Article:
Whodunit? The mystery of the $ 1 billion Bitcoin Election Day “heist” solved


A long-dormant Bitcoin wallet was emptied of more than 69,000 BTC on election day, leading to claims that hackers had just gotten away with a heist worth nearly $ 1 billion. So who is it?

At the same time that media attention was focused on the 2020 presidential election, someone came up with what appeared to be the perfect heist: hacking into a cryptocurrency wallet containing nearly $ 1 billion (£ 760 million) in Bitcoin. The wallet in question, 1HQ3Go3ggs8pFnXuHVHRytPCq5fGG8Hbhx to be formal, had been inactive for years after the FBI’s closure of the Silk Road crime market. Ross Ulbricht, also known as Dread Pirate Roberts, the founder of Silk Road, was arrested in 2013 and convicted of money laundering and hacking in 2015.

Ulbricht was sentenced to a double life sentence.

That Bitcoin wallet has since been of great interest to hacker groups, which is not surprising given that it would be one of the most profitable cyber-thefts in the world if someone could crack the passcode. This turned out not to be an easy task, so the money remains for all these years.

Until now, it is. Until Election Day 2020, when someone managed to empty their wallet and transfer more than 69,000 BTC to another wallet.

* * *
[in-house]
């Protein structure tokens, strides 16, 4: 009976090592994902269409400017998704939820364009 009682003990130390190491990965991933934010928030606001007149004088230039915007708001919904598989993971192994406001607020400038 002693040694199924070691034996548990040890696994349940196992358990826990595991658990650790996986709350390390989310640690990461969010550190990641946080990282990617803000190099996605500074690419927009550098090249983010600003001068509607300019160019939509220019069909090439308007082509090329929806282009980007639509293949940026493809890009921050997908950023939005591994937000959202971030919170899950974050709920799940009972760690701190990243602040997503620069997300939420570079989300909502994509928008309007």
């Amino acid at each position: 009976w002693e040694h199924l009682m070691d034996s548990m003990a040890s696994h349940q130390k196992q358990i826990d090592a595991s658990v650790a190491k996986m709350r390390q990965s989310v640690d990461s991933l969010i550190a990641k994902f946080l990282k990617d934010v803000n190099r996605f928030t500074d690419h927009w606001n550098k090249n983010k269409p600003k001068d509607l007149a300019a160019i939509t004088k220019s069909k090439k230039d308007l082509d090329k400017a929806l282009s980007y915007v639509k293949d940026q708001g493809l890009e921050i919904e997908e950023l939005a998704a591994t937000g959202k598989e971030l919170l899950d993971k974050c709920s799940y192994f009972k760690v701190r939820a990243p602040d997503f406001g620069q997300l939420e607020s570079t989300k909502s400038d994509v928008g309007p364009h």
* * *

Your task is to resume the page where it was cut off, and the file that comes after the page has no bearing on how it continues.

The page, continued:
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So who got their hands on the money? Speculation has been rife since Tuesday, pretty much evenly split among those who thought the owners of the original hacking group decided to move it before someone else hacked and stole it, and the latter actually happened before they could. The truth, however, would seem to be that it was neither.

According to a November 5 press release from US Attorney for the Northern District of California, David Anderson, it was the feds that took the money. Addressing the question of where the criminal proceeds of the Silk Road enterprise went, Anderson said: “1 billion dollars of these criminal proceeds are now in the possession of the United States.”

It appears that the Internal Revenue Service Criminal Investigation Bureau was able to trace the funds from Silk Road, following the trail of 54 previously unidentified Bitcoin transactions involving money stolen from Silk Road between 2012 and 2013.

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This means that we now know this wasn’t the heist of the century, that the hackers hadn’t cracked the wallet passcode. What we don’t know is where the money will go. Although the money has been seized, it has not yet been proven that these funds should be forfeited and become federal government property. I suspect, given what is known so far and the nature of the detailed investigations to date, that it is only a matter of time before the courts confirm this confiscation.


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